To protect our nation’s drinking water resources and economy, the Trump Administration must not rely on Justice Scalia’s opinion to define waters protected by the Clean Water Act.
Gaithersburg, MD (PRWEB) February 28, 2017
Clean water and abundant wetlands are essential for hunting and fishing, America’s outdoor recreation economy, and public health. Yet today the Trump Administration took the first step to roll back the Clean Water Rule, which protects small streams and wetlands that are vital to the nation.
The Izaak Walton League of America believes the Clean Water Rule is fundamentally sound and that further delay in restoring protections for streams and wetlands risks long-term damage to water quality, habitat for fish and wildlife, and our economy.
Unfortunately, by issuing an Executive Order to rescind or revise the Clean Water Rule, the Trump Administration has set a different course. This effort is even more troubling because the president directs the Environmental Protection Agency and Army Corps of Engineers to consider defining waters protected by the Clean Water Act based on an extreme minority opinion from the Supreme Court. That opinion, authored by the late Justice Antonin Scalia, rejected the intent of Congress in passing the Clean Water Act and is unsupported by the overwhelming science on the interconnected nature of waters.
Under this opinion, the Clean Water Act would not protect small streams, such as headwaters, unless they flow continuously. Moreover, it would also deny protection for many wetlands – including prairie potholes critical to migratory waterfowl and other wildlife – that lack a continuous surface connection to larger waters.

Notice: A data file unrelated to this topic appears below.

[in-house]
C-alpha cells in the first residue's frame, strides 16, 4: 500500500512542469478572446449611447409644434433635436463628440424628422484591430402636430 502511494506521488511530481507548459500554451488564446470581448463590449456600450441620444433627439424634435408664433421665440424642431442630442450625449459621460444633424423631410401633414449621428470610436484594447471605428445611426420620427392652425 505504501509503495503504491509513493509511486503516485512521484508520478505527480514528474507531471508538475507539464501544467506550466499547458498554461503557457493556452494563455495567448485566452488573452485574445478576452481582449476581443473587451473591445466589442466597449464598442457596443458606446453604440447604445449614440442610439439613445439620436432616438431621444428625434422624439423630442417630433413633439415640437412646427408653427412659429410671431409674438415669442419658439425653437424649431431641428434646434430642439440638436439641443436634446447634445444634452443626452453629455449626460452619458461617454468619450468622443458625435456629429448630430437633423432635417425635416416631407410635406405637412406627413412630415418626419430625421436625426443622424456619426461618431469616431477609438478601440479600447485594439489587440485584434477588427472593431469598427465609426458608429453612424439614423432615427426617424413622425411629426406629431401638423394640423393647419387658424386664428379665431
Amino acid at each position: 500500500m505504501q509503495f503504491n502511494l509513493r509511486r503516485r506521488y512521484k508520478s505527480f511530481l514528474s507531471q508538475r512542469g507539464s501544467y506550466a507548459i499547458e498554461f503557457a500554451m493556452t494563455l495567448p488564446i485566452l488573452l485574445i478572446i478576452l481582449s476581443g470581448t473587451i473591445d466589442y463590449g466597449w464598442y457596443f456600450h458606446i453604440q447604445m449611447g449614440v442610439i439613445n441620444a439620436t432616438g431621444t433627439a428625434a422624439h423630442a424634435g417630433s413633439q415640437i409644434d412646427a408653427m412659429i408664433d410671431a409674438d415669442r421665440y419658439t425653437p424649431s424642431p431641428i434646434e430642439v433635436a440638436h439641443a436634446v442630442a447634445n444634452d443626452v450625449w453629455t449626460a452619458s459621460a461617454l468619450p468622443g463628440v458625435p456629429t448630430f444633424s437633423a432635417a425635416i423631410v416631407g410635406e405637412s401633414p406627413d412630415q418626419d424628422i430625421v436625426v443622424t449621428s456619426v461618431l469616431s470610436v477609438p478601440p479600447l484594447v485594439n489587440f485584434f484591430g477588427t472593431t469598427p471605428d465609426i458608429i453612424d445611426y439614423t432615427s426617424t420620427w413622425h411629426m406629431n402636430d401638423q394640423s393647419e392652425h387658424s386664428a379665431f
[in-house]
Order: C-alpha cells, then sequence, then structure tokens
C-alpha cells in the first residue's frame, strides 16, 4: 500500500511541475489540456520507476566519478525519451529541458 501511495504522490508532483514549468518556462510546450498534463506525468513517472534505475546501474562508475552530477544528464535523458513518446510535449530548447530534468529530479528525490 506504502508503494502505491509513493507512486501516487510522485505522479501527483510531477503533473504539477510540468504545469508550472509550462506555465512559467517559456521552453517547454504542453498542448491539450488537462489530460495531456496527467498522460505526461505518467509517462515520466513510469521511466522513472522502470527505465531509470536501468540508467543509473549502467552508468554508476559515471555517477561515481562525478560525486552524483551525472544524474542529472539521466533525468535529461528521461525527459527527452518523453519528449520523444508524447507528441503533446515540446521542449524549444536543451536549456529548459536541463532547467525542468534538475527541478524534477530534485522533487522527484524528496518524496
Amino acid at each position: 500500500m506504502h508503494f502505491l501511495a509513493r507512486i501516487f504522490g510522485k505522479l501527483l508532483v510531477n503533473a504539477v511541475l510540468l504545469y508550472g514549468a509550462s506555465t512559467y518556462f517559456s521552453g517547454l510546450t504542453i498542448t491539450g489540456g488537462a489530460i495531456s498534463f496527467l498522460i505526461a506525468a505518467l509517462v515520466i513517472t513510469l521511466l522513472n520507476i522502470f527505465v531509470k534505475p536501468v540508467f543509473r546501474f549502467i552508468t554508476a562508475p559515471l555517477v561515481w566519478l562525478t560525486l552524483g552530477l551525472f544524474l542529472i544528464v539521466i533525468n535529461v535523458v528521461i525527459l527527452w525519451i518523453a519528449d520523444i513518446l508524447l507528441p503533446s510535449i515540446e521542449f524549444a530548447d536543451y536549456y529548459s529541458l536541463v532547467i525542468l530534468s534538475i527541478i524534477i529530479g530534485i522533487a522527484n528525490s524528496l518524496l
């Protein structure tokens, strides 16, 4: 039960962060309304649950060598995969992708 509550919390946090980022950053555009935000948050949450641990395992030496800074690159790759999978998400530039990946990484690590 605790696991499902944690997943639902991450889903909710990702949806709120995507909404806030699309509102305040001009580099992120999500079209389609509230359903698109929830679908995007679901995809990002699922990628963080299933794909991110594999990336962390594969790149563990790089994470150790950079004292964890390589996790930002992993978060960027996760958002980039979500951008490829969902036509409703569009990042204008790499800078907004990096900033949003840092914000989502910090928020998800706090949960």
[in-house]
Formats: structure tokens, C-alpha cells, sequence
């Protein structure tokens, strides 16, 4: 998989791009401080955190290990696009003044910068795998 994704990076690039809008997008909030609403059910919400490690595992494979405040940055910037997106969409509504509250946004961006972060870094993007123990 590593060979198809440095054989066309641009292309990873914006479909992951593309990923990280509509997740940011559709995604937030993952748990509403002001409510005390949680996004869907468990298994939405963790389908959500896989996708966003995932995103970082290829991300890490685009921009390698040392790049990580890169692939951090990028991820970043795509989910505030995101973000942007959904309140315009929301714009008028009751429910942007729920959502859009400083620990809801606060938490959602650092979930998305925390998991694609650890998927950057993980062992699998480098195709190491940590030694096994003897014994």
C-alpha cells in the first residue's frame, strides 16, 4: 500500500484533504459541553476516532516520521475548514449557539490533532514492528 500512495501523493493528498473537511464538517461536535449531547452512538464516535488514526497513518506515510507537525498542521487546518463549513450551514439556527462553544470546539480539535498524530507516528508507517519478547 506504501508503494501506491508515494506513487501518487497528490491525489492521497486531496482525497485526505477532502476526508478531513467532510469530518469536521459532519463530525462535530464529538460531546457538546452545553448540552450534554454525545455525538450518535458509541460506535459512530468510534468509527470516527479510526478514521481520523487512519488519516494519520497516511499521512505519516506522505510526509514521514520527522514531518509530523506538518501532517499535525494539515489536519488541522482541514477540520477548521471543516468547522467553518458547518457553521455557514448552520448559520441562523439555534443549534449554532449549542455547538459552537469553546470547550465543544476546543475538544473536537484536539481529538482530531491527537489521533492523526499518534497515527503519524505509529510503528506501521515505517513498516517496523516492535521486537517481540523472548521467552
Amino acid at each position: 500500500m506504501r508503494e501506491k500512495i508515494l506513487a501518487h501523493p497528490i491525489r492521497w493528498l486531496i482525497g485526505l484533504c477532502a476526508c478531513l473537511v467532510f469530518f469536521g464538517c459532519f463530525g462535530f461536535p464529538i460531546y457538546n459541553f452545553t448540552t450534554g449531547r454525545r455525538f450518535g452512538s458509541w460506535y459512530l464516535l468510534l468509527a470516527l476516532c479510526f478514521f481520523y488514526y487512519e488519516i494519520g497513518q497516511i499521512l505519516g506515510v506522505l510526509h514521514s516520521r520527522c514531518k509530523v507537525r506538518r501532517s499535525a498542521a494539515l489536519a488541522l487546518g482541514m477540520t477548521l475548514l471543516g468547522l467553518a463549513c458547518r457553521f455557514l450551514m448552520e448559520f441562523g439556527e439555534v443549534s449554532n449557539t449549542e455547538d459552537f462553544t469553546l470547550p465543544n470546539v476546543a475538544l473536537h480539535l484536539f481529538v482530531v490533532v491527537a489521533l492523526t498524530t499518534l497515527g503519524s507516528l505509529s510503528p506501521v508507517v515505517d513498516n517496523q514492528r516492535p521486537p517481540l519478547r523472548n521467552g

To protect our nation’s drinking water resources and economy, revisions to the Clean Water Rule must not rely on Justice Scalia’s opinion to define waters protected by the Clean Water Act. Furthermore, any new rule must:
- Be grounded in science. The existing rule is supported by more than 1,200 studies demonstrating the effects of upstream waters on downstream waters.
- Effectively safeguard streams, wetlands, and other waters as required by the Clean Water Act. The purpose of the Clean Water Act is to improve water quality nationwide. It is impossible to achieve that goal without protecting streams from pollution and small wetlands from being drained and filled.
- Ensure America’s outdoor traditions thrive for generations to come. Clean water and abundant wetlands are essential to hunting and angling. If this critical habitat is degraded, our hunting and angling traditions – and the $646 billion outdoor recreation economy – will suffer.
It is impossible to achieve the fundamental purpose of the Clean Water Act – “to restore and maintain the chemical, physical, and biological integrity of the Nation’s waters” – without protecting the waters covered by the Clean Water Rule, including tributary streams and small wetlands. The administrations of Presidents George W. Bush and Barack Obama rejected using Justice Scalia’s opinion to define waters covered by the Clean Water Act. If the Trump Administration bases a new rule on this opinion, many of the waters important to hunters and anglers and vital to the outdoor recreation economy would lose Clean Water Act protections.
As the Trump Administration moves forward, the sportsmen and women of the Izaak Walton League will fight for our most critical natural resource: clean water.
Founded in 1922, the Izaak Walton League of America (http://www.iwla.org) protects America's outdoors through education, community-based conservation, and promoting outdoor recreation.
Jared Mott, Conservation Director
Izaak Walton League of America
(301) 548-0150 x224